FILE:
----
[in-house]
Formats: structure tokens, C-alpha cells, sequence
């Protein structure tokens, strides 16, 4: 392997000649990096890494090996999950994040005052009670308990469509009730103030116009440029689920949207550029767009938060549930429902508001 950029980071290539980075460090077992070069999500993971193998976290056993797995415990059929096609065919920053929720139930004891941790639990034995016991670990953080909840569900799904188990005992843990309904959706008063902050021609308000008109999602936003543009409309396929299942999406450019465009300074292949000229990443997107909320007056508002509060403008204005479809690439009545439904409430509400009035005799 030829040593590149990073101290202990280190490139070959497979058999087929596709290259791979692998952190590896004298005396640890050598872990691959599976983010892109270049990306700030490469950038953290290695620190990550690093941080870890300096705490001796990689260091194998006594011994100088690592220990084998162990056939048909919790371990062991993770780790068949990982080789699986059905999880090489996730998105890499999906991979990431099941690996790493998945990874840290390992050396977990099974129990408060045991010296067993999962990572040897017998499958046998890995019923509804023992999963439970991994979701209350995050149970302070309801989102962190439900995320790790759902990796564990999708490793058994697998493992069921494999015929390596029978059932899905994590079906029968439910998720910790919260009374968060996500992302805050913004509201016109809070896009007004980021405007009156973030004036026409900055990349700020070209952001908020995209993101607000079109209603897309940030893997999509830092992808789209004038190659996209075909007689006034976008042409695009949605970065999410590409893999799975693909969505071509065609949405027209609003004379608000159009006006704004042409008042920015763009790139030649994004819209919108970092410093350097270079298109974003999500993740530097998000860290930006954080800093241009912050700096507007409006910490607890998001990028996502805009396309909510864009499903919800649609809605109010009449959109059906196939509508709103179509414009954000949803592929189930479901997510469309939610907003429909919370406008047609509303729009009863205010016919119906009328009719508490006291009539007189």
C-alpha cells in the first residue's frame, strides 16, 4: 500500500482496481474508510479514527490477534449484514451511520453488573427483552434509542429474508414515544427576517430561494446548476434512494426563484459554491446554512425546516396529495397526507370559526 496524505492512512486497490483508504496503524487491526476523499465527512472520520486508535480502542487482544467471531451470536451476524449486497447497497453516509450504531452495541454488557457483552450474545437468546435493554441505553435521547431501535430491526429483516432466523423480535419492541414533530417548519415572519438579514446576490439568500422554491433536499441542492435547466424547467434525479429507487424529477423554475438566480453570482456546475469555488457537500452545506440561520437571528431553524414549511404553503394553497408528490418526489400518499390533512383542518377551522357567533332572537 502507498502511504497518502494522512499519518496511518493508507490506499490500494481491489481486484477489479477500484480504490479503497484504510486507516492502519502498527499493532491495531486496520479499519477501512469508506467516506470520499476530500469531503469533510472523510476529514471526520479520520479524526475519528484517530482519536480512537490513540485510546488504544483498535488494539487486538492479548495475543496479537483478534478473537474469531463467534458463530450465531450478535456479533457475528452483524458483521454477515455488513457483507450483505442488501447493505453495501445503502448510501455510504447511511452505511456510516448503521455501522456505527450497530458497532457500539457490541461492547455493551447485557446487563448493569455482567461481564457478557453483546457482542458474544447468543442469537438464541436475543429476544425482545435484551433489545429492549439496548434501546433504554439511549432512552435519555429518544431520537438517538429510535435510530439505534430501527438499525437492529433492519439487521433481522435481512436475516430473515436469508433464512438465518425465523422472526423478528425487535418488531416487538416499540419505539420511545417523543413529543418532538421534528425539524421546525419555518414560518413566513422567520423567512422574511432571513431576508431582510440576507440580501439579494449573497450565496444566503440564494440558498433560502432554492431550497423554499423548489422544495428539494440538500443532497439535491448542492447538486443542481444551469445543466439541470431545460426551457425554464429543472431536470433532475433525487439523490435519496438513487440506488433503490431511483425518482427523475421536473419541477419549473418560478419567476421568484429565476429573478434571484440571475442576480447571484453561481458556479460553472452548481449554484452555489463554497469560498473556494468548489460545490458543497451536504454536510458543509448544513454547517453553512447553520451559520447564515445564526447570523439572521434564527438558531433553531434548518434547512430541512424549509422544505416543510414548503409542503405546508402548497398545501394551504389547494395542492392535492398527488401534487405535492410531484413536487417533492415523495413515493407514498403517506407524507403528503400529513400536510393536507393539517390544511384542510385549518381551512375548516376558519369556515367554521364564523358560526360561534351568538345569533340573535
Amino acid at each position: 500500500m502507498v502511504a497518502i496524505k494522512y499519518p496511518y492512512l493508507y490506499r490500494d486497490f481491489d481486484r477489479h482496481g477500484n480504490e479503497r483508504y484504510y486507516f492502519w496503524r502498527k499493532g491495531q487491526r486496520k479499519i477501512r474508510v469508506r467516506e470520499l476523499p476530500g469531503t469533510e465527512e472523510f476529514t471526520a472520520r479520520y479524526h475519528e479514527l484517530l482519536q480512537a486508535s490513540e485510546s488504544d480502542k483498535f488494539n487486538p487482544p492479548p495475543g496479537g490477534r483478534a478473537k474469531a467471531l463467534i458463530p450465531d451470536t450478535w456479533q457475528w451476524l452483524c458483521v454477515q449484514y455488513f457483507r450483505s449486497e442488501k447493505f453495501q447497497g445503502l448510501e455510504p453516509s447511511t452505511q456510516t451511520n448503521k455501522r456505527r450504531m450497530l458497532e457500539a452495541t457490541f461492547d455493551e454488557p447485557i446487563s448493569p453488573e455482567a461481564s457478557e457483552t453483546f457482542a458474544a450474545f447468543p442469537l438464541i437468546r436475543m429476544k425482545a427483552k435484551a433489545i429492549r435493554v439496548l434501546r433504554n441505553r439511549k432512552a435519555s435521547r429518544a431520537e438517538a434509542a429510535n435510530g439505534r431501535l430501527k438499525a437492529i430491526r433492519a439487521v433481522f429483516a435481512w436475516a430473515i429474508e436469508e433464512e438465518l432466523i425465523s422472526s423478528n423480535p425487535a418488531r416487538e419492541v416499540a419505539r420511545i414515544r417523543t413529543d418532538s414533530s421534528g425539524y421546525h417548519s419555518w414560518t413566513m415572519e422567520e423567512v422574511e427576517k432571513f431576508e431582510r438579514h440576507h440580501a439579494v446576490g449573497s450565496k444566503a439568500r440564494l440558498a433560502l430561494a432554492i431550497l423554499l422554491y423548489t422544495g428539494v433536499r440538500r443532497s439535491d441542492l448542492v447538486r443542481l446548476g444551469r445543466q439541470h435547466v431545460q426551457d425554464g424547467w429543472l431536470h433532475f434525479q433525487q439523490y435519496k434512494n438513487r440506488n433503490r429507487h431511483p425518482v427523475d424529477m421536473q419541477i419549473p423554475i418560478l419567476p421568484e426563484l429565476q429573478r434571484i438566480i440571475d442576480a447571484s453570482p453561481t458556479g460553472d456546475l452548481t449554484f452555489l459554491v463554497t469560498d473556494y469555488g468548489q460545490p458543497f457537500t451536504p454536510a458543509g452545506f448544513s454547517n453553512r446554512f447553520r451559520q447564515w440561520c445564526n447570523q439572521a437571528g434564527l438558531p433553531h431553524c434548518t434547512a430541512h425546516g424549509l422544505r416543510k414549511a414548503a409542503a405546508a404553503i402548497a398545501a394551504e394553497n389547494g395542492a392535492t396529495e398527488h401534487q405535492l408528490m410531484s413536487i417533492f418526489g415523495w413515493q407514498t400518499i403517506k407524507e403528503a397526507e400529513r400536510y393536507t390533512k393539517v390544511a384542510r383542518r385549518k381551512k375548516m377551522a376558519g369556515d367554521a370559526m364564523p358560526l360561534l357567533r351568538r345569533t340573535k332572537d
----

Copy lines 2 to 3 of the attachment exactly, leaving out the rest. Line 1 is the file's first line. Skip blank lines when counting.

Formats: structure tokens, C-alpha cells, sequence
């Protein structure tokens, strides 16, 4: 392997000649990096890494090996999950994040005052009670308990469509009730103030116009440029689920949207550029767009938060549930429902508001 950029980071290539980075460090077992070069999500993971193998976290056993797995415990059929096609065919920053929720139930004891941790639990034995016991670990953080909840569900799904188990005992843990309904959706008063902050021609308000008109999602936003543009409309396929299942999406450019465009300074292949000229990443997107909320007056508002509060403008204005479809690439009545439904409430509400009035005799 030829040593590149990073101290202990280190490139070959497979058999087929596709290259791979692998952190590896004298005396640890050598872990691959599976983010892109270049990306700030490469950038953290290695620190990550690093941080870890300096705490001796990689260091194998006594011994100088690592220990084998162990056939048909919790371990062991993770780790068949990982080789699986059905999880090489996730998105890499999906991979990431099941690996790493998945990874840290390992050396977990099974129990408060045991010296067993999962990572040897017998499958046998890995019923509804023992999963439970991994979701209350995050149970302070309801989102962190439900995320790790759902990796564990999708490793058994697998493992069921494999015929390596029978059932899905994590079906029968439910998720910790919260009374968060996500992302805050913004509201016109809070896009007004980021405007009156973030004036026409900055990349700020070209952001908020995209993101607000079109209603897309940030893997999509830092992808789209004038190659996209075909007689006034976008042409695009949605970065999410590409893999799975693909969505071509065609949405027209609003004379608000159009006006704004042409008042920015763009790139030649994004819209919108970092410093350097270079298109974003999500993740530097998000860290930006954080800093241009912050700096507007409006910490607890998001990028996502805009396309909510864009499903919800649609809605109010009449959109059906196939509508709103179509414009954000949803592929189930479901997510469309939610907003429909919370406008047609509303729009009863205010016919119906009328009719508490006291009539007189």